Mt Carmel, PA Airplane Crash, Jun 1948
Air Crash That Killed 43 Probed
MINERS SAW SHIP EXPLODE
MT. CARMEL, Pa. (AP) - Charred pieces scattered over a coal-blackened hillside were the only visible remains today of a huge airliner that carried 43 persons to fiery death.
Investigators probed through the wreckage of the United Airlines DC-6 that plunged earthward yesterday afternoon in an attempted emergency landing. One of its motors had caught fire.
In New York City, the airline said it still had not the slightest inkling as to the cause of the crash.
Victims included Hollywood-Broadway theatrical producer EARL CARROLL; MRS. JACK OAKIE, divorced wife of the motion picture actor; Actress BERYL WALLACE, star of Carroll's theater restaurant show; HENRY L. JACKSON, men's fashion editor of Collier's Magazine, and REMO BUFANO, nationally famous marionette producer.
Witnesses said the pilot of the giant craft, manned by a crew of four for its 12-hour flight from San Diego, Calif., to New York City, apparently tried to pancake safely on a black hill of coal dust near this Eastern Pennsylvania anthracite town.
The craft limped at half-speed into a valley dotted with collieries. Capt. GEORGE WARNER, JR., of Westmont, Ill., guided his ship four miles between two hills. He was scarcely 30 feet above ground.
Stunned miners saw the nose of the plane veer upward, too late. It shattered against a 60,000-volt power line and exploded. Bodies, baggage and plane parts were strewn about.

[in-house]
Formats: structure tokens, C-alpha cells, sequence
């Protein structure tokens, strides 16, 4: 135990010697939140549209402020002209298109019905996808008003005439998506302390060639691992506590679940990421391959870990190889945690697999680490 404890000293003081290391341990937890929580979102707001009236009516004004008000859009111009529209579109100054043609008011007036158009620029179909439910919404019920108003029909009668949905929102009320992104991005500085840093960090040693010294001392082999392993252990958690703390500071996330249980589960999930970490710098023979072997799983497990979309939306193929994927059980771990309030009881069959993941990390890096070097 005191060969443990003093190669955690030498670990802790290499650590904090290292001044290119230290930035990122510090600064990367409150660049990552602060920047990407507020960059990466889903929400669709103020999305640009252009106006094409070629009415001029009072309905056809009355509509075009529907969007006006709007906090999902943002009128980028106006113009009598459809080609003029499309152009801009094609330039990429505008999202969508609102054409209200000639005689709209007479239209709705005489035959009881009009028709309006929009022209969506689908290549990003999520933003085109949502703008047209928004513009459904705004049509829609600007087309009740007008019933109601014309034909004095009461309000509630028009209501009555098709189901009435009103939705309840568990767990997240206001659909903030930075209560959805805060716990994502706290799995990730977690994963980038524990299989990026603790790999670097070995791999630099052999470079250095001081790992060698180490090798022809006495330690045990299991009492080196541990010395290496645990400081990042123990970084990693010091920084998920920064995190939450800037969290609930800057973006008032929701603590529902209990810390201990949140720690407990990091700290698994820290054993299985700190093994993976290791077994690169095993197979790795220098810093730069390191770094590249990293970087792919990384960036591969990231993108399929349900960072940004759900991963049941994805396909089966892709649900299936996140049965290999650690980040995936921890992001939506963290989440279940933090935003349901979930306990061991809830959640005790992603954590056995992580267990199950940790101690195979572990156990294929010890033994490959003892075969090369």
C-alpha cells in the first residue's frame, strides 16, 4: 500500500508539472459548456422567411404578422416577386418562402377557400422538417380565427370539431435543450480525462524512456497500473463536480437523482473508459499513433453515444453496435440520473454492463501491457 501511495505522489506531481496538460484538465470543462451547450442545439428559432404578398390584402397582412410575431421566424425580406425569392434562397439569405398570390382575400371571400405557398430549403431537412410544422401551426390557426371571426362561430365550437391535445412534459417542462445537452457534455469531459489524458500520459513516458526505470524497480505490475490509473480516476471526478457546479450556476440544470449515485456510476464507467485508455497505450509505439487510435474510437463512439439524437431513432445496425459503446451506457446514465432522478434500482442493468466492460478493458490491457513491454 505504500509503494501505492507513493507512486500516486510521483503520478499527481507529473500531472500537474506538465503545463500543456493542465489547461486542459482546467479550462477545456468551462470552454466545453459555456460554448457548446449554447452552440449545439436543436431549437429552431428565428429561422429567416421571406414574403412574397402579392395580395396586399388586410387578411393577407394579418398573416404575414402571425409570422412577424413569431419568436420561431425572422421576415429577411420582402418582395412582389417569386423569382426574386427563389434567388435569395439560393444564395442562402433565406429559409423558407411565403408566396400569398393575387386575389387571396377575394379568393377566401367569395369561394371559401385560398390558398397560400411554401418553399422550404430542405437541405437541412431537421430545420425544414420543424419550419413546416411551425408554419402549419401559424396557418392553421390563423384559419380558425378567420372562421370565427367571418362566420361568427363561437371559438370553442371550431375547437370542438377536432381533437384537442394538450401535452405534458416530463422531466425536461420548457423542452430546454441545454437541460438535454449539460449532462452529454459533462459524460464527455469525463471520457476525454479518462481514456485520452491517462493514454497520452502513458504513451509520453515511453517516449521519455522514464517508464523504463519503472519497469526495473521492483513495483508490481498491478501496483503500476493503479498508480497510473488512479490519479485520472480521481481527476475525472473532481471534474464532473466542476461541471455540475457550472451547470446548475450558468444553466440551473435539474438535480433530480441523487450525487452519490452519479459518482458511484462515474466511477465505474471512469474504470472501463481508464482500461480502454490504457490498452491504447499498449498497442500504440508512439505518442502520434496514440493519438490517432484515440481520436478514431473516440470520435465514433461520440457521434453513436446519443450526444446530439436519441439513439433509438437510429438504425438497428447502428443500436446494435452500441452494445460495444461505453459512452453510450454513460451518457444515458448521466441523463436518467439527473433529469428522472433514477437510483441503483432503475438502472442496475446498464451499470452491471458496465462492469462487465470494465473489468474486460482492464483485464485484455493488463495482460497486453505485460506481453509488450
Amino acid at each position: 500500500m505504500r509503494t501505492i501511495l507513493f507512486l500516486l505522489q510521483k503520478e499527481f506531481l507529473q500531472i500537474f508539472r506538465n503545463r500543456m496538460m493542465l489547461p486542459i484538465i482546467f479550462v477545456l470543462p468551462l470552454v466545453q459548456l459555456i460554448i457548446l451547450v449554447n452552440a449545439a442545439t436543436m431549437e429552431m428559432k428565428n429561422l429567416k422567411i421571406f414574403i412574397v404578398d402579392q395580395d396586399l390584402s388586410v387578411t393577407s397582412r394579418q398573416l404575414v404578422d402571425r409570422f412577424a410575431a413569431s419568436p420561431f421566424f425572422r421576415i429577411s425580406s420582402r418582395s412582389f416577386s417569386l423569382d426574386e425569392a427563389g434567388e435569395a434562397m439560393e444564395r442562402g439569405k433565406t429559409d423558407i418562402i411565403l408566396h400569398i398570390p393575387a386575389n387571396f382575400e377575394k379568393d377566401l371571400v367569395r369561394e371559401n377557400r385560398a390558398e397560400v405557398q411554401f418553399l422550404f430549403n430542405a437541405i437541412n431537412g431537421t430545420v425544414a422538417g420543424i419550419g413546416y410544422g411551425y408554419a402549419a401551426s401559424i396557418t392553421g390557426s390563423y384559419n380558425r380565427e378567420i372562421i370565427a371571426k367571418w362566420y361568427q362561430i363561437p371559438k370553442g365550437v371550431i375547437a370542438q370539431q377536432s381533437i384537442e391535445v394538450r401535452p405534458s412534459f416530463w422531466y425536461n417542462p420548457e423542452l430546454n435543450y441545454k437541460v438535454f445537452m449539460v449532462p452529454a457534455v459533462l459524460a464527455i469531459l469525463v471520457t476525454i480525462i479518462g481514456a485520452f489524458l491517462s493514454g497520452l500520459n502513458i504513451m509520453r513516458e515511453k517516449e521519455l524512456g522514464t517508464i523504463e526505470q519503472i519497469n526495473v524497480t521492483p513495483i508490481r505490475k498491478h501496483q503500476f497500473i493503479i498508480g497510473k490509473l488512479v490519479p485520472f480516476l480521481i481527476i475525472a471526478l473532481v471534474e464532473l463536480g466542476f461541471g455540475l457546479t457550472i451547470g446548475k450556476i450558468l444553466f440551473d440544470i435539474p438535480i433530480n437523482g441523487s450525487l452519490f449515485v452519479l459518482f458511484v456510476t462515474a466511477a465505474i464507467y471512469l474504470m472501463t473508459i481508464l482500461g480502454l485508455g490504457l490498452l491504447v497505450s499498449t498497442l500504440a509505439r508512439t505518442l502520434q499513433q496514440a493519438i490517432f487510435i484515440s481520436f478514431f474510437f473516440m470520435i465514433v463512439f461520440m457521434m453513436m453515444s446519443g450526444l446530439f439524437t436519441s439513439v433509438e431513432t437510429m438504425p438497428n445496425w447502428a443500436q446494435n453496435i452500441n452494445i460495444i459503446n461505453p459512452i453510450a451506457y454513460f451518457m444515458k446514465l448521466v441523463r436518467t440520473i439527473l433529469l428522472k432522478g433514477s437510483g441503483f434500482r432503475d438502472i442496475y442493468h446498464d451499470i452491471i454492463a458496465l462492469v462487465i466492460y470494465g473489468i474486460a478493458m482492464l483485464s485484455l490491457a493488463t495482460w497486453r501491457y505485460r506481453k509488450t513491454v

"The whole scene was like a living hell," said eyewitness HARRY STIBITZ. "Flames and smoke flew about 90 feet in the air."
The tragedy was the fourth worst plane crash in domestic airline history. The three others were last year - 53 persons were killed at Port Deposit, Md.; 52 at Bryce Canyon, Utah, and 50 in Virginia's Blue Ridge mountains.
Two infants were among the 39 passengers and four crew members killed yesterday.
The accident scene was roped off and coal miners from a colliery that barely missed being hit by the plummeting plane helped searchers comb the area for body fragments.
An area the size of three city blocks was charred by the fire that flashed from the wreckage seconds after the plane struck the hill.
"That was just about the worst thing I ever saw," said GEORGE BOLICH, 47, of Wilburton, Pa., who was operating a mine locomotive when the plane winged in -“ and fell.
"I sure was afraid when it flew over my head," BOLISH recounted. "After it hit, it was quiet except for the licking of flames."
FRED WOMER, Kulpmont, Pa., auto mechanic, said a few minutes before the crash he saw a "left motor smoking. It was obviously in distress."
"It is as bad a mess as I ever have seen," said JOSEPH O. FLUETT, chief of region 1 of the Civil Aeronautics Board. He arrived from New York City a few hours after the disaster to direct the CAB's investigation.
He was joined by experts from the United Airlines, Douglas Aircraft Co., manufacturers of the big plane, and the Airline Pilots Association.
They searched through the wreckage until midnight last night and returned to the task this morning.
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